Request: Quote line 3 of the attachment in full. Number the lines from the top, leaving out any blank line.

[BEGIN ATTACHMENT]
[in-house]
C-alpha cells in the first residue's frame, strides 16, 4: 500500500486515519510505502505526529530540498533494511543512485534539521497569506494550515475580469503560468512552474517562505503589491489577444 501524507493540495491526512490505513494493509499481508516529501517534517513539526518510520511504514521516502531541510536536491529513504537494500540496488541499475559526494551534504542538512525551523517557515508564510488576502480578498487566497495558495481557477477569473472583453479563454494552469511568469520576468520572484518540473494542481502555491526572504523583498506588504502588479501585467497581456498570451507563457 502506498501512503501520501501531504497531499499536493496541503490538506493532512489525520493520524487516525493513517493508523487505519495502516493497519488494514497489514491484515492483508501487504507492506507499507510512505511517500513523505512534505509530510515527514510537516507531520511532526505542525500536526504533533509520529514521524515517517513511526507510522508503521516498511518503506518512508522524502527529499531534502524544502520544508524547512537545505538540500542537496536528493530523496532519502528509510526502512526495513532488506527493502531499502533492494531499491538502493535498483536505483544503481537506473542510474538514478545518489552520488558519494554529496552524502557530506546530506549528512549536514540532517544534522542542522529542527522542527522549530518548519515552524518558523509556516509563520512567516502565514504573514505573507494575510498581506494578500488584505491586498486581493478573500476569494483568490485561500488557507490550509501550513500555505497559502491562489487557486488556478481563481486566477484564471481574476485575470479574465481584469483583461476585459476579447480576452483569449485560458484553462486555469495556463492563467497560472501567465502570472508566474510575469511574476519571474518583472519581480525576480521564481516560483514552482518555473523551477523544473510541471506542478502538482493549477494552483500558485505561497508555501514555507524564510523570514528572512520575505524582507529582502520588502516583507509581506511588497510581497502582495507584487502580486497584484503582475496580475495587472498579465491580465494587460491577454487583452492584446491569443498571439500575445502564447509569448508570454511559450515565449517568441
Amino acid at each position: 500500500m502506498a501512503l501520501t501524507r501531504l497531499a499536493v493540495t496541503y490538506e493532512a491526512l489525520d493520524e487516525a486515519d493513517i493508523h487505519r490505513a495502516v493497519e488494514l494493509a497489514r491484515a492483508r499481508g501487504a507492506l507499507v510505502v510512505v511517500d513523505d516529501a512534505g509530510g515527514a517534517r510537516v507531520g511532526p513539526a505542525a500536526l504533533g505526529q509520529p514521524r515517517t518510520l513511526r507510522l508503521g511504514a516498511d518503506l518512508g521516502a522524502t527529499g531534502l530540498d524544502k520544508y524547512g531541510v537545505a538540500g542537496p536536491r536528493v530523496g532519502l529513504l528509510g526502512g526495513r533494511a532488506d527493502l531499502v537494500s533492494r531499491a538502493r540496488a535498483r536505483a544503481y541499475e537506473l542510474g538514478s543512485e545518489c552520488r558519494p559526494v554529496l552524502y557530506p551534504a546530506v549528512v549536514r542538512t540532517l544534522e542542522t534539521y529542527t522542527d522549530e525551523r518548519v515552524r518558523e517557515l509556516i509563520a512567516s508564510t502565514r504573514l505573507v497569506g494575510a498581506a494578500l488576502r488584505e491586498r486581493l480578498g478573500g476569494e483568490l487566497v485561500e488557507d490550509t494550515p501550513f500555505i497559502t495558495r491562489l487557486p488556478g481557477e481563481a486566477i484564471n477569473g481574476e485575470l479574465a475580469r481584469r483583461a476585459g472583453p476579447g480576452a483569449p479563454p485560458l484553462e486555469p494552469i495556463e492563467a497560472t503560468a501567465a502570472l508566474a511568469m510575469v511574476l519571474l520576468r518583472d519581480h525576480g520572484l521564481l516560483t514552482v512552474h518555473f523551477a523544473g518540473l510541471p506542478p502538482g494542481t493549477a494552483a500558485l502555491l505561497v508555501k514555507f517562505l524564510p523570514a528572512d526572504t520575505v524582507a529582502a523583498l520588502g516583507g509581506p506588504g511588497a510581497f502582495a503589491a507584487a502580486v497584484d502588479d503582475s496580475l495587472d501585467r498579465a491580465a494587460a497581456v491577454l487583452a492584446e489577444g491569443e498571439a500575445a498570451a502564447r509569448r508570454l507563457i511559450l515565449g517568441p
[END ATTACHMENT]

Amino acid at each position: 500500500m502506498a501512503l501520501t501524507r501531504l497531499a499536493v493540495t496541503y490538506e493532512a491526512l489525520d493520524e487516525a486515519d493513517i493508523h487505519r490505513a495502516v493497519e488494514l494493509a497489514r491484515a492483508r499481508g501487504a507492506l507499507v510505502v510512505v511517500d513523505d516529501a512534505g509530510g515527514a517534517r510537516v507531520g511532526p513539526a505542525a500536526l504533533g505526529q509520529p514521524r515517517t518510520l513511526r507510522l508503521g511504514a516498511d518503506l518512508g521516502a522524502t527529499g531534502l530540498d524544502k520544508y524547512g531541510v537545505a538540500g542537496p536536491r536528493v530523496g532519502l529513504l528509510g526502512g526495513r533494511a532488506d527493502l531499502v537494500s533492494r531499491a538502493r540496488a535498483r536505483a544503481y541499475e537506473l542510474g538514478s543512485e545518489c552520488r558519494p559526494v554529496l552524502y557530506p551534504a546530506v549528512v549536514r542538512t540532517l544534522e542542522t534539521y529542527t522542527d522549530e525551523r518548519v515552524r518558523e517557515l509556516i509563520a512567516s508564510t502565514r504573514l505573507v497569506g494575510a498581506a494578500l488576502r488584505e491586498r486581493l480578498g478573500g476569494e483568490l487566497v485561500e488557507d490550509t494550515p501550513f500555505i497559502t495558495r491562489l487557486p488556478g481557477e481563481a486566477i484564471n477569473g481574476e485575470l479574465a475580469r481584469r483583461a476585459g472583453p476579447g480576452a483569449p479563454p485560458l484553462e486555469p494552469i495556463e492563467a497560472t503560468a501567465a502570472l508566474a511568469m510575469v511574476l519571474l520576468r518583472d519581480h525576480g520572484l521564481l516560483t514552482v512552474h518555473f523551477a523544473g518540473l510541471p506542478p502538482g494542481t493549477a494552483a500558485l502555491l505561497v508555501k514555507f517562505l524564510p523570514a528572512d526572504t520575505v524582507a529582502a523583498l520588502g516583507g509581506p506588504g511588497a510581497f502582495a503589491a507584487a502580486v497584484d502588479d503582475s496580475l495587472d501585467r498579465a491580465a494587460a497581456v491577454l487583452a492584446e489577444g491569443e498571439a500575445a498570451a502564447r509569448r508570454l507563457i511559450l515565449g517568441p